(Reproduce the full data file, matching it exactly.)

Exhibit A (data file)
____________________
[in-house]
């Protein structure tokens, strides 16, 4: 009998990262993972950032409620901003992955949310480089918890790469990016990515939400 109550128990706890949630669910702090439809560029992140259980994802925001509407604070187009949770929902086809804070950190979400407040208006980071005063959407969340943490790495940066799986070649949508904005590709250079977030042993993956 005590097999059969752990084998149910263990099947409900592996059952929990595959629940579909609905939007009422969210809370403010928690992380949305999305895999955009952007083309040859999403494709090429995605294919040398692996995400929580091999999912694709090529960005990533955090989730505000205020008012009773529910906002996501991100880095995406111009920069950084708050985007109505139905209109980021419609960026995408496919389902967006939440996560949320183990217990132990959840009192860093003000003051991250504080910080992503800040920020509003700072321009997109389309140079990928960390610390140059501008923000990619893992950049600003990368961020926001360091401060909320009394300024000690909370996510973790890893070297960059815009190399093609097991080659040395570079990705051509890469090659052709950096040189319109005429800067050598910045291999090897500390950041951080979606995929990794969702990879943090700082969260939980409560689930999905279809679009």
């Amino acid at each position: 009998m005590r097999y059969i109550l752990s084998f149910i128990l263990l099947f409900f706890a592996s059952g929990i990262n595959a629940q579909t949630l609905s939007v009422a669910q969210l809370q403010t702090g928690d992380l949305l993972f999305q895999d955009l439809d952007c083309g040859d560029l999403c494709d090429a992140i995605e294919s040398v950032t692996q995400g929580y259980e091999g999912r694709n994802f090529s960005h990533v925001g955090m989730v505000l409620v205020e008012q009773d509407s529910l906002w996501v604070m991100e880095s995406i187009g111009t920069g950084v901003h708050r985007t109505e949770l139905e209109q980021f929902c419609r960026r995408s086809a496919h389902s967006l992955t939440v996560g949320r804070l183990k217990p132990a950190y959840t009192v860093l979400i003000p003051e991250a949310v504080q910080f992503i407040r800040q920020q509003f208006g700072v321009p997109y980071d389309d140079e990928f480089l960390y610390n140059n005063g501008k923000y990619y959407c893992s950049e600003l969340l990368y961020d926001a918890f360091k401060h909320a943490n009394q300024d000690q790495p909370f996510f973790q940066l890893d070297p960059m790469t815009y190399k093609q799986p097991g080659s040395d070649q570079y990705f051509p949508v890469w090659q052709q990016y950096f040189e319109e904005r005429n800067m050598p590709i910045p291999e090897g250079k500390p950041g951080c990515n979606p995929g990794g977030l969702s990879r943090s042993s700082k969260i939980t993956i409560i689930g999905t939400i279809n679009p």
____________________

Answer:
[in-house]
């Protein structure tokens, strides 16, 4: 009998990262993972950032409620901003992955949310480089918890790469990016990515939400 109550128990706890949630669910702090439809560029992140259980994802925001509407604070187009949770929902086809804070950190979400407040208006980071005063959407969340943490790495940066799986070649949508904005590709250079977030042993993956 005590097999059969752990084998149910263990099947409900592996059952929990595959629940579909609905939007009422969210809370403010928690992380949305999305895999955009952007083309040859999403494709090429995605294919040398692996995400929580091999999912694709090529960005990533955090989730505000205020008012009773529910906002996501991100880095995406111009920069950084708050985007109505139905209109980021419609960026995408496919389902967006939440996560949320183990217990132990959840009192860093003000003051991250504080910080992503800040920020509003700072321009997109389309140079990928960390610390140059501008923000990619893992950049600003990368961020926001360091401060909320009394300024000690909370996510973790890893070297960059815009190399093609097991080659040395570079990705051509890469090659052709950096040189319109005429800067050598910045291999090897500390950041951080979606995929990794969702990879943090700082969260939980409560689930999905279809679009």
């Amino acid at each position: 009998m005590r097999y059969i109550l752990s084998f149910i128990l263990l099947f409900f706890a592996s059952g929990i990262n595959a629940q579909t949630l609905s939007v009422a669910q969210l809370q403010t702090g928690d992380l949305l993972f999305q895999d955009l439809d952007c083309g040859d560029l999403c494709d090429a992140i995605e294919s040398v950032t692996q995400g929580y259980e091999g999912r694709n994802f090529s960005h990533v925001g955090m989730v505000l409620v205020e008012q009773d509407s529910l906002w996501v604070m991100e880095s995406i187009g111009t920069g950084v901003h708050r985007t109505e949770l139905e209109q980021f929902c419609r960026r995408s086809a496919h389902s967006l992955t939440v996560g949320r804070l183990k217990p132990a950190y959840t009192v860093l979400i003000p003051e991250a949310v504080q910080f992503i407040r800040q920020q509003f208006g700072v321009p997109y980071d389309d140079e990928f480089l960390y610390n140059n005063g501008k923000y990619y959407c893992s950049e600003l969340l990368y961020d926001a918890f360091k401060h909320a943490n009394q300024d000690q790495p909370f996510f973790q940066l890893d070297p960059m790469t815009y190399k093609q799986p097991g080659s040395d070649q570079y990705f051509p949508v890469w090659q052709q990016y950096f040189e319109e904005r005429n800067m050598p590709i910045p291999e090897g250079k500390p950041g951080c990515n979606p995929g990794g977030l969702s990879r943090s042993s700082k969260i939980t993956i409560i689930g999905t939400i279809n679009p």